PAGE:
A sign in front of Independence Hall which is part of the Independence National Historical Park, Wed. Jan. 9, 2019.
As the nation prepares to tie, and potentially surpass, the record for longest government shutdown in U.S. history on Friday, Philadelphia is feeling the effects.
From federal employees to the immigration courts to the tourism industry, people are being impacted on many levels in different areas of the city.
Here are some images of how people are discovering in real life the shutdown's impact.
A sign on the door of the U.S. Immigration Court at 900 Market Street states that due to the government shutdown, all cases before the court of immigration have been postponed and an advisory will be sent in the mail.
The Philadelphia Immigration Court at 900 Market Street in Philadelphia.
The moment when Nandini Ananthula, of Iowa City, realized the building was closed due to the government shutdown. “We parked over a mile away and walked here specifically to see Independence Hall and the Liberty Bell,” said Ananthula who was with her sister, brother-in law and nephew from India visiting Philadelphia for the day. “We really hoped to see it because they're visiting [from India] for the first time.”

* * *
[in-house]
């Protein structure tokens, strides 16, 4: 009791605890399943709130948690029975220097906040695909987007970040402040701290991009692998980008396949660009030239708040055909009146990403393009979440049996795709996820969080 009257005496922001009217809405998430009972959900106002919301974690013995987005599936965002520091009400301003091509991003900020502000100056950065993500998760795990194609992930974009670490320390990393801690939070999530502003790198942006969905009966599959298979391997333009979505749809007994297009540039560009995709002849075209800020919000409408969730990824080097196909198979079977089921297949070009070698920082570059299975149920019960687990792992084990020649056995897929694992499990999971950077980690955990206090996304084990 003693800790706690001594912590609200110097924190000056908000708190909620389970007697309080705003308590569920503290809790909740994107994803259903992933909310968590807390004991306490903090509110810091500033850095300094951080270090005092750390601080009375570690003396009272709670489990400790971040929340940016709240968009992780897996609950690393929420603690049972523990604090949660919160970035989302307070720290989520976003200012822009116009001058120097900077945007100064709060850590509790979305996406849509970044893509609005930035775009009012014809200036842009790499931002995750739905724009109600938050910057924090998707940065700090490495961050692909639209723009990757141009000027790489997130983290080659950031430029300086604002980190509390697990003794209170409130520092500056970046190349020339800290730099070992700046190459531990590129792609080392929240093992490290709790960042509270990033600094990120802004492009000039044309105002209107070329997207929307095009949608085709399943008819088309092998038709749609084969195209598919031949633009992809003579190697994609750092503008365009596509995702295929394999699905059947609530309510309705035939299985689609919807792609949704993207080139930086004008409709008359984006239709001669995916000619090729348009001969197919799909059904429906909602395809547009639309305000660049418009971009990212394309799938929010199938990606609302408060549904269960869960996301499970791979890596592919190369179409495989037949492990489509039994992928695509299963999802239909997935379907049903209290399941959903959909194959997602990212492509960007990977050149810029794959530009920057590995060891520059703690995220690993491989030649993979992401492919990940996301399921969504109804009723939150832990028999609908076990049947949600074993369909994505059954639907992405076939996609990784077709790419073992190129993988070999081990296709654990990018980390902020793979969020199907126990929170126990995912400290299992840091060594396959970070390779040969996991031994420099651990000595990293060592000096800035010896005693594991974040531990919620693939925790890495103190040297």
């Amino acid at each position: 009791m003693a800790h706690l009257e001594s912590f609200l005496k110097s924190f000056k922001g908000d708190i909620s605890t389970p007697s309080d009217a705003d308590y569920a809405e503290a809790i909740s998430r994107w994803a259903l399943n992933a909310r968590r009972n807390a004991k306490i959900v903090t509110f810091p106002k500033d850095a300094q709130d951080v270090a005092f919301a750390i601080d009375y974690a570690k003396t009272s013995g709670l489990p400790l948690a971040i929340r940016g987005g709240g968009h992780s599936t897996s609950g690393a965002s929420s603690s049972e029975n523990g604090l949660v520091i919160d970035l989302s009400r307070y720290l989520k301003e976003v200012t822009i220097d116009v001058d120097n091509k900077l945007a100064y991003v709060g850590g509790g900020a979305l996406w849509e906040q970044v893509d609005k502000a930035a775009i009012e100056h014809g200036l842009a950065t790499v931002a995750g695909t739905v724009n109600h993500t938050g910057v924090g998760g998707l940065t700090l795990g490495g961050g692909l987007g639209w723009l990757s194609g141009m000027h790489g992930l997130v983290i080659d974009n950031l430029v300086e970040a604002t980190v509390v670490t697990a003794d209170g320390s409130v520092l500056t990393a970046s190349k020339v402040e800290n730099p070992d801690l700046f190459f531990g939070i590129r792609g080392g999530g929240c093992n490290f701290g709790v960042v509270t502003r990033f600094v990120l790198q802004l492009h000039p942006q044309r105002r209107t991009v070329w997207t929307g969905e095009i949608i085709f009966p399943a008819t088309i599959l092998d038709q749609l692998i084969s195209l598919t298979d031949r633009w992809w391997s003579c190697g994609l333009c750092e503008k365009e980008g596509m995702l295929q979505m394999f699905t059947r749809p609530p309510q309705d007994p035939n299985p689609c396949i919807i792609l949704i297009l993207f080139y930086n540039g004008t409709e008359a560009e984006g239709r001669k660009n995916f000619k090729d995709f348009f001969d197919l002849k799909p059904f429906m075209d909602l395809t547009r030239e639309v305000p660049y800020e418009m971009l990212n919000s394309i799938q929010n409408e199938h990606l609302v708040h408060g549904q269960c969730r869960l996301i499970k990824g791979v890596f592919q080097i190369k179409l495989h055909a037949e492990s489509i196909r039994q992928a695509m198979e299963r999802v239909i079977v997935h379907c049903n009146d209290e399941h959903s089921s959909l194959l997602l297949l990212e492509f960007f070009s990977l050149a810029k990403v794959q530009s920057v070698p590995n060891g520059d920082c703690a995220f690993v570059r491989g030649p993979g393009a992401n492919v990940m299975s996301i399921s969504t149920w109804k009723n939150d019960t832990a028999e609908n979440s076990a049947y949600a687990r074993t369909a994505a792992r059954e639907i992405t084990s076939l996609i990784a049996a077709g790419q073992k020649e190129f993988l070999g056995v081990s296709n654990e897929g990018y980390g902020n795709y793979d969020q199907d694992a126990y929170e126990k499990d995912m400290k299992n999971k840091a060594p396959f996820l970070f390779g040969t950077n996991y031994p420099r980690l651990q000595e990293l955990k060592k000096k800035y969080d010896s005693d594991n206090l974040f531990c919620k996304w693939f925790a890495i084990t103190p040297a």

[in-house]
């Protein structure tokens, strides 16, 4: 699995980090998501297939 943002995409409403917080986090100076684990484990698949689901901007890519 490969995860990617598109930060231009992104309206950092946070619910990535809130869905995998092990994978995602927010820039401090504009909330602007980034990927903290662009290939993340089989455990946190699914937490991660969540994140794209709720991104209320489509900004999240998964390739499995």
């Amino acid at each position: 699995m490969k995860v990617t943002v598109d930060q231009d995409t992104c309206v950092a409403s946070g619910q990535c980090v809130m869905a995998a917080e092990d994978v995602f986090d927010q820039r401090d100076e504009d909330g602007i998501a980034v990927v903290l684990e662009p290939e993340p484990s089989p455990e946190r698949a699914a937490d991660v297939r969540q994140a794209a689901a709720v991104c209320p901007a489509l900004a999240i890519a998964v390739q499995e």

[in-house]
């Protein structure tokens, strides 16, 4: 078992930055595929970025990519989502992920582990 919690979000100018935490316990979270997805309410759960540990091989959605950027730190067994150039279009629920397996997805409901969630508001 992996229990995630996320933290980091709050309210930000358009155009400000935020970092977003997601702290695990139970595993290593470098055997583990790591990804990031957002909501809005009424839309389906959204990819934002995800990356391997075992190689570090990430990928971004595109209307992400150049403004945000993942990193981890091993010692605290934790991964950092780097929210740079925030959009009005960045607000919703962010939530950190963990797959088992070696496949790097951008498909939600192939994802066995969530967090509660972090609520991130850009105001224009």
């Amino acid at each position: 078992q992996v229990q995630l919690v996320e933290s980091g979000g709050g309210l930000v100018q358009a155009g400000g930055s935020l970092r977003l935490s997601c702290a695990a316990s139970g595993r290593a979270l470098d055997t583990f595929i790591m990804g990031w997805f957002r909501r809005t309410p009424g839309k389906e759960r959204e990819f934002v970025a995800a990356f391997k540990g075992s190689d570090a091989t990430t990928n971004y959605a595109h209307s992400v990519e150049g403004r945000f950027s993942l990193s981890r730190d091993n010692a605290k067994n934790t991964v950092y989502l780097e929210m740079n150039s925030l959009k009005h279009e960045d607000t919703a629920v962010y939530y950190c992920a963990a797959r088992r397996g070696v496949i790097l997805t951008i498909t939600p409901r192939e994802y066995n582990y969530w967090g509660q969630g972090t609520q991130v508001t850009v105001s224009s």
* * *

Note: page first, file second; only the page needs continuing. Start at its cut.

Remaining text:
The entry doors to the Liberty Bell are locked with chains during the U.S. government shutdown, Wed. Jan. 9, 2019.
A volunteer group from Michigan peer into a side window to get a glimpse of the Liberty Bell during the government shutdown, Wed. Jan. 9, 2019. They visited other museums in the area that were open, along with Valley Forge National Park, where a temporary visitor's center was open and being run by volunteers. A volunteer at Valley Forge said the main center was closed for renovations and that nearly all bathrooms were also closed.
“A lot of us are hurting, please tell our story,” said a woman who works for the U.S. Dept. of Agriculture and asked for anonymity as she was told not to speak with the press. “We could get fined up to $5,000 and two years in jail for touching our computers during the shutdown, but we are eager to go back to work because a lot of what we do is time-sensitive.”